This is how you start a conversation at a conference (the secret is to start way ahead of the event + a bonus tip)

Gert Mellak
I've been to very few industry events, not too many. Although I like to meet people and learn from their experience, I've always felt it's hard to start a conversation with strangers ... and just spending the coffee breaks drinking 3 coffees and getting all possible cookies, cakes, and "tapas" into my belly is not enough to justify the time or costs of attending.
Then I got invited to an event in Sydney.
Although I'm from Austria, I live and work in Madrid (Spain). So, travelling to Sydney was quite a big deal for me – this time I needed to at least be able to connect with a few people and exchange ideas to make this worthwhile, otherwise it didn't make sense to go.

I had great conversations with more than 20 different people

Following this "plan of attack", this time I got to establish very strong connections to at least 20 people of the industry, and probably got to talk to 10 or 20 more, exchanging ideas and building rapport.

And they were really high level industry leaders – from bestseller authors, to millionaries, and people who had been on Opera.

Here's what I think will be my SOP (standard operating procedure) for all future events (and it might work exactly in the same way for you):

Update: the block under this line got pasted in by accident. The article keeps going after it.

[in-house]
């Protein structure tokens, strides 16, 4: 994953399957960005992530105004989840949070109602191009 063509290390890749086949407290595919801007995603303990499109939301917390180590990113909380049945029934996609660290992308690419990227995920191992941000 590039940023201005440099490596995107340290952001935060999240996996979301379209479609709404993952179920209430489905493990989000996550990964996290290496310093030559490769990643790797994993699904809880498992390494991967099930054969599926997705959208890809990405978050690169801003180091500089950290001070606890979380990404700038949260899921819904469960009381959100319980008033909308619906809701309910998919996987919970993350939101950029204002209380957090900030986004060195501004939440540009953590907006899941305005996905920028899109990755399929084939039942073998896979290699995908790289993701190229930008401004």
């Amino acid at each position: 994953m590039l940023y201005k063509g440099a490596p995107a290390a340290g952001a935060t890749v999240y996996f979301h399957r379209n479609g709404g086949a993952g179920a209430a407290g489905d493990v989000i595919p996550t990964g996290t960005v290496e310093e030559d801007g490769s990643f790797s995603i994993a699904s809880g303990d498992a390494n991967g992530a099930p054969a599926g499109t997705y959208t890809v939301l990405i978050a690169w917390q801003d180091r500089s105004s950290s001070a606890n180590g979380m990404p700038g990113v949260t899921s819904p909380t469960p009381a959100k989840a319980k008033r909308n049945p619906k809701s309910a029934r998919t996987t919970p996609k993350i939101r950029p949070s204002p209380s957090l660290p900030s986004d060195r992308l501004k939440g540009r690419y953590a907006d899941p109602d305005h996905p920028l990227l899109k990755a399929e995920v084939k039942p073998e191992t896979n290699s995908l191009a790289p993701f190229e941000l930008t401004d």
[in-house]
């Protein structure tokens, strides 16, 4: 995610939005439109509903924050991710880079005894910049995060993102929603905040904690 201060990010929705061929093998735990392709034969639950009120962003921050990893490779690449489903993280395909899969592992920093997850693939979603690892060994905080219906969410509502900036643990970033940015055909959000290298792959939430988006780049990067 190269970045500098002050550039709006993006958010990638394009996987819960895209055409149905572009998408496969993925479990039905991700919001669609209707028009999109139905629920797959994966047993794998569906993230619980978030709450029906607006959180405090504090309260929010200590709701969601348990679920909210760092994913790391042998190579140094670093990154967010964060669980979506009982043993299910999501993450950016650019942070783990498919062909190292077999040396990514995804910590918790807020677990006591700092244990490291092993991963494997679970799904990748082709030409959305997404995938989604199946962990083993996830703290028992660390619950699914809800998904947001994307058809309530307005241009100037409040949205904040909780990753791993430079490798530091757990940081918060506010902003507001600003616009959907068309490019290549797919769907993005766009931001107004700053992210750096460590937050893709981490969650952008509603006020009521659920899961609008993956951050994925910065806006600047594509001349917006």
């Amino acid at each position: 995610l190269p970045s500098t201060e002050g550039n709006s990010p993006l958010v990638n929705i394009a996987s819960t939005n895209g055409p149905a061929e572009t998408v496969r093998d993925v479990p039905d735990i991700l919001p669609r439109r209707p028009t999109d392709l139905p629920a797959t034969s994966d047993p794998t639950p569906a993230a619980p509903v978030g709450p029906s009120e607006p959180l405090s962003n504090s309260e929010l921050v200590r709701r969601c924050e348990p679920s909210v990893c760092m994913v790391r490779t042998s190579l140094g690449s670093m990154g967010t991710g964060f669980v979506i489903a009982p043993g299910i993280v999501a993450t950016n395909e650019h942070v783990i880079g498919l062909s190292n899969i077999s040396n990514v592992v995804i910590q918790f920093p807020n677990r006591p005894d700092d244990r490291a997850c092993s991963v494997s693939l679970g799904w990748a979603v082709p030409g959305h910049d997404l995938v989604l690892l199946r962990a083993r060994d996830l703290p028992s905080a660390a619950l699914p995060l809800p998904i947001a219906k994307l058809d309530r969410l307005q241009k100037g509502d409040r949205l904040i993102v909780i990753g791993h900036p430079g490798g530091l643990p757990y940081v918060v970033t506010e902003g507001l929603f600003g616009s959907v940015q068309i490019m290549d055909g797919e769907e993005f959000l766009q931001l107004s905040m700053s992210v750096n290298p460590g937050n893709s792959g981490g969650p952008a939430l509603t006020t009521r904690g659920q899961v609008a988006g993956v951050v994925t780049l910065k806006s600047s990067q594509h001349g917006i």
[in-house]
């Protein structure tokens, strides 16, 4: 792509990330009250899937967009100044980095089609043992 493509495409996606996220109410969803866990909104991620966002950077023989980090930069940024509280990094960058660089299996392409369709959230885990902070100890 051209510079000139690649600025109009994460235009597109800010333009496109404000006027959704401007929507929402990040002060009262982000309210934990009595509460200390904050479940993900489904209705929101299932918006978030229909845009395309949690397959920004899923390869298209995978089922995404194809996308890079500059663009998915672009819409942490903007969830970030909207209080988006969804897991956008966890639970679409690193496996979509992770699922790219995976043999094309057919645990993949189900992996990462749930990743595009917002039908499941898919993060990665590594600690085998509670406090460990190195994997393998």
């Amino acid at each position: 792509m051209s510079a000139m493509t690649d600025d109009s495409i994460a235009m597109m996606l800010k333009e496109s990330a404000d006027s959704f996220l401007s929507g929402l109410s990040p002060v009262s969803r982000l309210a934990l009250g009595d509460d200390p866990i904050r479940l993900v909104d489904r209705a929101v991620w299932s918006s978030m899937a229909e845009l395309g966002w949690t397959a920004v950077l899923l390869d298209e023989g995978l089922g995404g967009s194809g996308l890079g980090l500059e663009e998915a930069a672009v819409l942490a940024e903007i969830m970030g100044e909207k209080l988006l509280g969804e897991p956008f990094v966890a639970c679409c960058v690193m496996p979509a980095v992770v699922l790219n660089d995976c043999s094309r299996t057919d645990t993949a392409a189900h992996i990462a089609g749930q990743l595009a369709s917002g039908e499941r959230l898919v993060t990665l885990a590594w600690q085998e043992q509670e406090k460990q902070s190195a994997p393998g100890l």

1. Start your conversations months ahead

As soon as I reserved my flight (which with current fees is like a confirmation you're really going) I started to connect with people on facebook who I knew would be there.

This not only gave me the chance to get on a few Zoom calls and even talk to them before the event about what they an I were working in, but also changed the environment from minute 1 of the event: I already – kind of – knew a few people, and they knew me.

Imagine stepping into a room with 150 people you have never seen and who don't know you – and now, picture entering the same room but being greeted by 2 people there (who might immediately tell their friends your name and what you do), and recognizing 4-5 other people because you are already "Facebook friends" with them. You'll be more relaxed and it will be easier for you to get great conversations started.

2. Connect with the host